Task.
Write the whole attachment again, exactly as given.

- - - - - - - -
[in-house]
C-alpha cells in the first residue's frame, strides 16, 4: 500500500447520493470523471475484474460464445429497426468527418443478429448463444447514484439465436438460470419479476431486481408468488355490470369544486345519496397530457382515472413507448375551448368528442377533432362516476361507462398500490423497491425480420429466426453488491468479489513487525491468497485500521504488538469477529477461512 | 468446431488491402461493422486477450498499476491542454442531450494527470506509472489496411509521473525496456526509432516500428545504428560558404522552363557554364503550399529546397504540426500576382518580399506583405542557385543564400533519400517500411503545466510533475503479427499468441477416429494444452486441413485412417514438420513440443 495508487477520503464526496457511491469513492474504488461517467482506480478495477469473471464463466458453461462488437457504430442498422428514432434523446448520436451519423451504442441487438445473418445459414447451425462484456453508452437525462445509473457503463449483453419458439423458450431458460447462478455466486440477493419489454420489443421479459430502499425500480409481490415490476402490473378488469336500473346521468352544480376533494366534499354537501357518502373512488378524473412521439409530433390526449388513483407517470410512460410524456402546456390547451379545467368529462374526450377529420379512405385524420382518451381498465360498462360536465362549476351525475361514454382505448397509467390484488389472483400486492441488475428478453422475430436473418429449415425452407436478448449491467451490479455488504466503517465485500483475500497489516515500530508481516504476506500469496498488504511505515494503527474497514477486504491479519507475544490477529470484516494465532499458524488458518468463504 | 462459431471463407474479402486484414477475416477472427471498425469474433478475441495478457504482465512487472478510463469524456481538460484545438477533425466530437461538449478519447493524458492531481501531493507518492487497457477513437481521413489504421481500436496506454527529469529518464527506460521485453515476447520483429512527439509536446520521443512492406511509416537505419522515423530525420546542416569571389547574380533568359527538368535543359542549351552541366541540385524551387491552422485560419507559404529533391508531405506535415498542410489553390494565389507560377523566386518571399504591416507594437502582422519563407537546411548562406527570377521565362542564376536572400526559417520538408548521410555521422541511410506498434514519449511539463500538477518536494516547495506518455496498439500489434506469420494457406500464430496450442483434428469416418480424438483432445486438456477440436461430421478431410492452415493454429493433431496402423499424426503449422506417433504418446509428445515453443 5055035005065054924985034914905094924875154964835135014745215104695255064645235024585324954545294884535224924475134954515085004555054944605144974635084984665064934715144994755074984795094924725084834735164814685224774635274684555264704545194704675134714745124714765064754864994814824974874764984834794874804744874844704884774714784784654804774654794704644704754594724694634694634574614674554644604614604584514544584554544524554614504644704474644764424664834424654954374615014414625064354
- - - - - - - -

[in-house]
C-alpha cells in the first residue's frame, strides 16, 4: 500500500447520493470523471475484474460464445429497426468527418443478429448463444447514484439465436438460470419479476431486481408468488355490470369544486345519496397530457382515472413507448375551448368528442377533432362516476361507462398500490423497491425480420429466426453488491468479489513487525491468497485500521504488538469477529477461512 | 468446431488491402461493422486477450498499476491542454442531450494527470506509472489496411509521473525496456526509432516500428545504428560558404522552363557554364503550399529546397504540426500576382518580399506583405542557385543564400533519400517500411503545466510533475503479427499468441477416429494444452486441413485412417514438420513440443 495508487477520503464526496457511491469513492474504488461517467482506480478495477469473471464463466458453461462488437457504430442498422428514432434523446448520436451519423451504442441487438445473418445459414447451425462484456453508452437525462445509473457503463449483453419458439423458450431458460447462478455466486440477493419489454420489443421479459430502499425500480409481490415490476402490473378488469336500473346521468352544480376533494366534499354537501357518502373512488378524473412521439409530433390526449388513483407517470410512460410524456402546456390547451379545467368529462374526450377529420379512405385524420382518451381498465360498462360536465362549476351525475361514454382505448397509467390484488389472483400486492441488475428478453422475430436473418429449415425452407436478448449491467451490479455488504466503517465485500483475500497489516515500530508481516504476506500469496498488504511505515494503527474497514477486504491479519507475544490477529470484516494465532499458524488458518468463504 | 462459431471463407474479402486484414477475416477472427471498425469474433478475441495478457504482465512487472478510463469524456481538460484545438477533425466530437461538449478519447493524458492531481501531493507518492487497457477513437481521413489504421481500436496506454527529469529518464527506460521485453515476447520483429512527439509536446520521443512492406511509416537505419522515423530525420546542416569571389547574380533568359527538368535543359542549351552541366541540385524551387491552422485560419507559404529533391508531405506535415498542410489553390494565389507560377523566386518571399504591416507594437502582422519563407537546411548562406527570377521565362542564376536572400526559417520538408548521410555521422541511410506498434514519449511539463500538477518536494516547495506518455496498439500489434506469420494457406500464430496450442483434428469416418480424438483432445486438456477440436461430421478431410492452415493454429493433431496402423499424426503449422506417433504418446509428445515453443 5055035005065054924985034914905094924875154964835135014745215104695255064645235024585324954545294884535224924475134954515085004555054944605144974635084984665064934715144994755074984795094924725084834735164814685224774635274684555264704545194704675134714745124714765064754864994814824974874764984834794874804744874844704884774714784784654804774654794704644704754594724694634694634574614674554644604614604584514544584554544524554614504644704474644764424664834424654954374615014414625064354